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Italy nominates youngest prime minister in years

April 24, 2013|By Tom Kington | This post has been updated. See the note below for details.
  • Enrico Letta, deputy leader of Italy's Democratic Party, talks to journalists Wednesday after being given a mandate to form a new government.
Enrico Letta, deputy leader of Italy's Democratic Party, talks to… (Giuseppe Lami / European…)

ROME -- Italy turned the corner on two months of political stalemate Wednesday by nominating center-left leader Enrico Letta as prime minister after inconclusive elections in February left parties struggling to form a government.

Letta, 46, is set to become Italy's youngest prime minister since 1987 in a country where many leading politicians are in their 60s and 70s.

He is a career politician who has served as deputy leader of Italy’s Democratic Party. On Wednesday, Italian President Giorgio Napolitano tapped Letta to forge a cross-party government to end Italy's political paralysis.

Both the Democratic Party and former Prime Minister Silvio Berlusconi’s center-right People of Freedom have said they will respect Napolitano’s decision, suggesting that Letta and the Cabinet he selects will pass a crucial confidence vote in parliament.

“This country is waiting for a government,” Letta said after he was summoned to Rome’s presidential palace for his appointment, adding that Italy’s politicians had “lost all credibility.”

He faces the daunting task of pulling Italy out of its worst recession since World War II. He suggested that he would scale back the austerity policies enacted by current Prime Minister Mario Monti, the technocratic leader who was appointed after Berlusconi’s government fell in 2011.

Letta said he "would strongly commit to a change of course for European policies too focused on austerity, which is no longer enough."

As a rising star in the Democratic Party, Letta became Italy’s youngest-ever government minister in 1998 at the age of 32 and then deputy leader of his party in 2009.

He also became the most senior leader of the Democratic Party over the weekend, when party chief Pier Luigi Bersani resigned after supporters rejected two candidates Bersani had put forward to replace Napolitano, whose mandate as president had expired.

Napolitano eventually agreed to serve a second term, which will see him stay in office until he is 94. His first act was to give a fiery speech to parliament Monday in which he warned politicians to pull together for the good of the country after two months of failed talks to form a government.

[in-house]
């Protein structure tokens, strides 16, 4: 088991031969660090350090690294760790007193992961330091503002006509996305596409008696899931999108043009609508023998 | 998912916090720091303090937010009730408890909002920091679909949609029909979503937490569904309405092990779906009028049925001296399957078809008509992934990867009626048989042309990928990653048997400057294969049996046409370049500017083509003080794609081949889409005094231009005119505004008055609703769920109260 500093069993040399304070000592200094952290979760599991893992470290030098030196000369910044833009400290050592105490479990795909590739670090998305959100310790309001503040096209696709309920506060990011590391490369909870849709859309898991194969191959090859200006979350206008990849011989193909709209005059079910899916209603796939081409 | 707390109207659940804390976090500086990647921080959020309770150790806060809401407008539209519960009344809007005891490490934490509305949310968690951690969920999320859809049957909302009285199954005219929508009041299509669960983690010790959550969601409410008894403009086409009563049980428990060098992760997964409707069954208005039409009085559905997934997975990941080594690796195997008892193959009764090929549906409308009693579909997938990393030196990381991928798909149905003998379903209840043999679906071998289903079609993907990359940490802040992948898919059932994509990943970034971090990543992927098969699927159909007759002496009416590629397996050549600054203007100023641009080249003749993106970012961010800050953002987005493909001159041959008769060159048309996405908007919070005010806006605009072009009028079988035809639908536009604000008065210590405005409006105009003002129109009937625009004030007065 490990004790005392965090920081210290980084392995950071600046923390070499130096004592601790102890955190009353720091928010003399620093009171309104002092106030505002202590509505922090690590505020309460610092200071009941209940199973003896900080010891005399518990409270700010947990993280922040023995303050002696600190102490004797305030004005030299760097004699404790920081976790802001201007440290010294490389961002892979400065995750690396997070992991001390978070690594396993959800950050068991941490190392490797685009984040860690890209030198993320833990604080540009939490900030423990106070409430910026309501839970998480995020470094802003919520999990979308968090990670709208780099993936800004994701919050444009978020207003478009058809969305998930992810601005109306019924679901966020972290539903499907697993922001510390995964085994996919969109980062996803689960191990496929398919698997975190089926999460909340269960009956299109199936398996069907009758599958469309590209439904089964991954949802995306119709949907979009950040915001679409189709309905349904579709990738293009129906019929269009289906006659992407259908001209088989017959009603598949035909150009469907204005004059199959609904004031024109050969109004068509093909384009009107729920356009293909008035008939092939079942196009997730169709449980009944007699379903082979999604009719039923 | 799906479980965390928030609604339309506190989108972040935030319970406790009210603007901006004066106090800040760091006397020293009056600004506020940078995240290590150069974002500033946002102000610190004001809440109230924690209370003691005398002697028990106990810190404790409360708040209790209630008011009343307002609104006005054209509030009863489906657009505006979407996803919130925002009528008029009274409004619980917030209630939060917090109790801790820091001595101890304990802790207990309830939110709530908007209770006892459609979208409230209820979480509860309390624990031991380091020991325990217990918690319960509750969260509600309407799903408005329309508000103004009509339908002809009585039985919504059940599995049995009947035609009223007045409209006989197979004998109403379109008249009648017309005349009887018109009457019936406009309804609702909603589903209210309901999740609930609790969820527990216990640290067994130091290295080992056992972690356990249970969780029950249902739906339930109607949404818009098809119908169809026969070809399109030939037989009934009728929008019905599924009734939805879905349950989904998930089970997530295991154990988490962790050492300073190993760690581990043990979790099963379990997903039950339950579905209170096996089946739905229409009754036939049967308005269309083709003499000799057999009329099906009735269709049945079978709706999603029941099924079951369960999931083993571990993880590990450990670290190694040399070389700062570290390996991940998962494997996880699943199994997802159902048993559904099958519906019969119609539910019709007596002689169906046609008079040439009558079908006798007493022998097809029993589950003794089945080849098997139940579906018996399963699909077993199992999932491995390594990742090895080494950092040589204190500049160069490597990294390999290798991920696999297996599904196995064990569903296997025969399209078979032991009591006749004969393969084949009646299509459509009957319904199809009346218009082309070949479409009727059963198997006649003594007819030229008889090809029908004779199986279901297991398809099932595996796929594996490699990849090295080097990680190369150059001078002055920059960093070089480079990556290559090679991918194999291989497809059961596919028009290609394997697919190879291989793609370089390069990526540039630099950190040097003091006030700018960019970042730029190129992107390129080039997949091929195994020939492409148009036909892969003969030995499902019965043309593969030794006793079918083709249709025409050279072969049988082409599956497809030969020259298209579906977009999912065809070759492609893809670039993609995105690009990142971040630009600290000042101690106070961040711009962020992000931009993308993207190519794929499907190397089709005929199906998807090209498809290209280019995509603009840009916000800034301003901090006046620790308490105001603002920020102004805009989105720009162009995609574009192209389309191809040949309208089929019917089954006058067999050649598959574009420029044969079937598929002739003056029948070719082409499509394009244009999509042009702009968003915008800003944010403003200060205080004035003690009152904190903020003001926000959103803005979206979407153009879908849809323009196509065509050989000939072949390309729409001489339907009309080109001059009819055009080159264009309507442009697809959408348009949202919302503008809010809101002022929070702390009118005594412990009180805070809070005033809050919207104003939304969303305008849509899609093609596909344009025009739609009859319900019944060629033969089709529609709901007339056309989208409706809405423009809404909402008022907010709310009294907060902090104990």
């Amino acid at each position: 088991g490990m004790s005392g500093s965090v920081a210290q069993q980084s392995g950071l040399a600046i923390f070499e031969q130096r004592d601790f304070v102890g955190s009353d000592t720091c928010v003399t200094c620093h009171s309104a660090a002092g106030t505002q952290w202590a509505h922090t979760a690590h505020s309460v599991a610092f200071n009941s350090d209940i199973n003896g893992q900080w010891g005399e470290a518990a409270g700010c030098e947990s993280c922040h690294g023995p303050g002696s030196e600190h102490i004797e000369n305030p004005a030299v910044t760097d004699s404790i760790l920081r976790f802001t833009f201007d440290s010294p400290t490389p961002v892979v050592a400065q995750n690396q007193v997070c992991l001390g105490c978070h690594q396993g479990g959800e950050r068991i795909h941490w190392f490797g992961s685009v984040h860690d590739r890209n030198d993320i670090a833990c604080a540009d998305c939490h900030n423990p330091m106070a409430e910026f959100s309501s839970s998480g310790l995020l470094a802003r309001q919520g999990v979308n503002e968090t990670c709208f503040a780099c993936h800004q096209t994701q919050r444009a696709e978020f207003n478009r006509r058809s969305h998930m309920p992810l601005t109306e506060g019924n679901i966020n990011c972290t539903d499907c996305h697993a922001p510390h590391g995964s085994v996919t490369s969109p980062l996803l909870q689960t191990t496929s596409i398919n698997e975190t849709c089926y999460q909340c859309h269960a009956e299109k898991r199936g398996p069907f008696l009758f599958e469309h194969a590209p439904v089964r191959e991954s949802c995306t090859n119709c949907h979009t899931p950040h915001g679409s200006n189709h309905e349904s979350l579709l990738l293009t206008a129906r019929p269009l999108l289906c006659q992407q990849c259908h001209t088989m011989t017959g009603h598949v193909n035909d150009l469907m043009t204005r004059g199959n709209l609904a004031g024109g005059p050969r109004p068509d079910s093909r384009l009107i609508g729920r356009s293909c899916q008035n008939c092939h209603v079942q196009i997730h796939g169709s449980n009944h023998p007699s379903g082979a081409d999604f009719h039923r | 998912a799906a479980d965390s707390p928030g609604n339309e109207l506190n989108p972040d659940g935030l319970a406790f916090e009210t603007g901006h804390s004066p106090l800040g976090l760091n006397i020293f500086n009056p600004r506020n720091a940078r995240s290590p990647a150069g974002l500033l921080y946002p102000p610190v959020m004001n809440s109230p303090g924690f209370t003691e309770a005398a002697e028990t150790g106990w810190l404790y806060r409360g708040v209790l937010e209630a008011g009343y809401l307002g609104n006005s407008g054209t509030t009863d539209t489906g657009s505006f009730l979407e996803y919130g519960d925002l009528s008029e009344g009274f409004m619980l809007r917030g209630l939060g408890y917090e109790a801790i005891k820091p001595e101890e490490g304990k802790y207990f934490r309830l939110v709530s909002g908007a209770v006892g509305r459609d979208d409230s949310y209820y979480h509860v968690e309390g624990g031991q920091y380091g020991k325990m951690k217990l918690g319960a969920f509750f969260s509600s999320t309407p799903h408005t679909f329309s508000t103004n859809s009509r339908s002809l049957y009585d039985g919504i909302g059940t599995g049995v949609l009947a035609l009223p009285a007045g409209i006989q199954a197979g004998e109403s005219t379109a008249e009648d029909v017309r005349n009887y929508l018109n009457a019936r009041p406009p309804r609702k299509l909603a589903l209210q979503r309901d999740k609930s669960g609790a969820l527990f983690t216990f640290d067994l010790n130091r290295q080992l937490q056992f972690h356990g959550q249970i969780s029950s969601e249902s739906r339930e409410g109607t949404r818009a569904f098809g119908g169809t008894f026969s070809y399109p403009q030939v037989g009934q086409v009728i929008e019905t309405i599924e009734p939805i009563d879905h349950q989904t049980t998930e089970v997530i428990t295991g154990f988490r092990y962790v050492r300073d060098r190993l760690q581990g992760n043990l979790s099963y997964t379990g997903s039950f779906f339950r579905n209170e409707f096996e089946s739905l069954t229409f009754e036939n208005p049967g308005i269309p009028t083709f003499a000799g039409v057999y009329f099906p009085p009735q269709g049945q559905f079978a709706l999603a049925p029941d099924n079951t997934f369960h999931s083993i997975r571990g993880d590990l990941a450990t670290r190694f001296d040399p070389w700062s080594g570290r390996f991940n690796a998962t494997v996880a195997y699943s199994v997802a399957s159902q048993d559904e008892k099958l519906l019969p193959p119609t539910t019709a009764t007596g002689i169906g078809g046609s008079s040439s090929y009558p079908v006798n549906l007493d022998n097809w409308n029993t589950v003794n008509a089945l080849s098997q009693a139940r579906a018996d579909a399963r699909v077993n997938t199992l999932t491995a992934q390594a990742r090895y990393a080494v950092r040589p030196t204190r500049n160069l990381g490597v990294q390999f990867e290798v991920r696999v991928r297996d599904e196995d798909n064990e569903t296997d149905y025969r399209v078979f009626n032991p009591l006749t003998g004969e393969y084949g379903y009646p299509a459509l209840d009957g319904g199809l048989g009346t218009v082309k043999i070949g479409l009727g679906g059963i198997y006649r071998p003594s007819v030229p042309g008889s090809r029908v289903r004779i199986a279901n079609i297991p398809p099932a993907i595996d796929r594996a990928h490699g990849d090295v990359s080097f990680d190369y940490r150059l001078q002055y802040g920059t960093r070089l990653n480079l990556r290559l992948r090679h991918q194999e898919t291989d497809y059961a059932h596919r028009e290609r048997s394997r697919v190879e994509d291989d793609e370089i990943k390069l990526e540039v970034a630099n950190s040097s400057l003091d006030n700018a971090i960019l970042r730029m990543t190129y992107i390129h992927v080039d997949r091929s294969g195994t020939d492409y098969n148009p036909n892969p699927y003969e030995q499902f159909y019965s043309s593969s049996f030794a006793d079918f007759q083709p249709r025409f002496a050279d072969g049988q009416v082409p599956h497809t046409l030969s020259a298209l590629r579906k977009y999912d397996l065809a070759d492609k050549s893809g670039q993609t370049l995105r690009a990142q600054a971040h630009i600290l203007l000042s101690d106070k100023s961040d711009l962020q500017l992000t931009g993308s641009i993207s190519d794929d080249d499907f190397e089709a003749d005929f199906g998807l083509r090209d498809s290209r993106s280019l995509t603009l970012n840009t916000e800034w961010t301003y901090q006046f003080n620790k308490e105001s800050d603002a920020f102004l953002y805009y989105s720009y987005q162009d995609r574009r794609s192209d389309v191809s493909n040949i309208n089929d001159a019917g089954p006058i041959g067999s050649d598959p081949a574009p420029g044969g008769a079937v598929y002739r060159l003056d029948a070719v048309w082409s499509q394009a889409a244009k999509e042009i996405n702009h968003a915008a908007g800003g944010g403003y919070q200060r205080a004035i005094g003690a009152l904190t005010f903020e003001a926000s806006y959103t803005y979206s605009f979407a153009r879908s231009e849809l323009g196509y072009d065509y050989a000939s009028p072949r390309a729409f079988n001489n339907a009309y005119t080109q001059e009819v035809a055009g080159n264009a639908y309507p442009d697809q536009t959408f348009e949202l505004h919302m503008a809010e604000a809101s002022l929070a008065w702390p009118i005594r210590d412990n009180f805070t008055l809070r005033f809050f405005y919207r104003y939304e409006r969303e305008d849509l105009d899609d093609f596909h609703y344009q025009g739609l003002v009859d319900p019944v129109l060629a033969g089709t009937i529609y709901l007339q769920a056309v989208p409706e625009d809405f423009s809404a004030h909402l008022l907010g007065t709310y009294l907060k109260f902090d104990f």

Although the president plays a mostly ceremonial role, he is able to appoint governments during crises. Napolitano invoked that power in appointing Letta.

Letta has described himself as "post-ideological," telling an interviewer in 2007 that "my generation did not live through certain illusions and has therefore avoided the period of disillusionment."

A native of Pisa, Letta is the nephew of Gianni Letta, who has acted for years as a behind-the-scenes negotiator for Berlusconi, thereby providing a family tie between Italy’s two biggest political blocs as they attempt to form a coalition.

As Letta steps up to the role of prime minister, members of the Democratic Party have quarreled over whether to do business with Berlusconi. Critics argue that the party has come to define itself by its opposition to the media mogul-turned-politician and will find it hard to accept a power-sharing deal with him.

Should the Democratic Party now split formally, some members could ally with the Five Star movement led by former comic Beppe Grillo, which has opposed Napolitano, weakening Letta’s hand.

After appointing Letta, Napolitano demanded that Italy’s parties "create a climate of maximum detente rather than the old tensions."

[Updated at 10:22 a.m. on April 24: Berlusconi, who has profited from the center-left’s implosion by rising in the polls, probably will demand key cabinet posts and insist on scrapping an unpopular housing tax.

Letta, who is married with three children, names Nelson Mandela among his heroes. A fluent English speaker, his reputation as a moderate is likely to calm markets alarmed by Italy’s political impasse.

A fan of the “Pirates of the Caribbean” series of films, he warned a Democratic Party congress last year that the party “should be a bit less Forrest Gump and a bit more like Johnny Depp’s pirate, Jack Sparrow.”]


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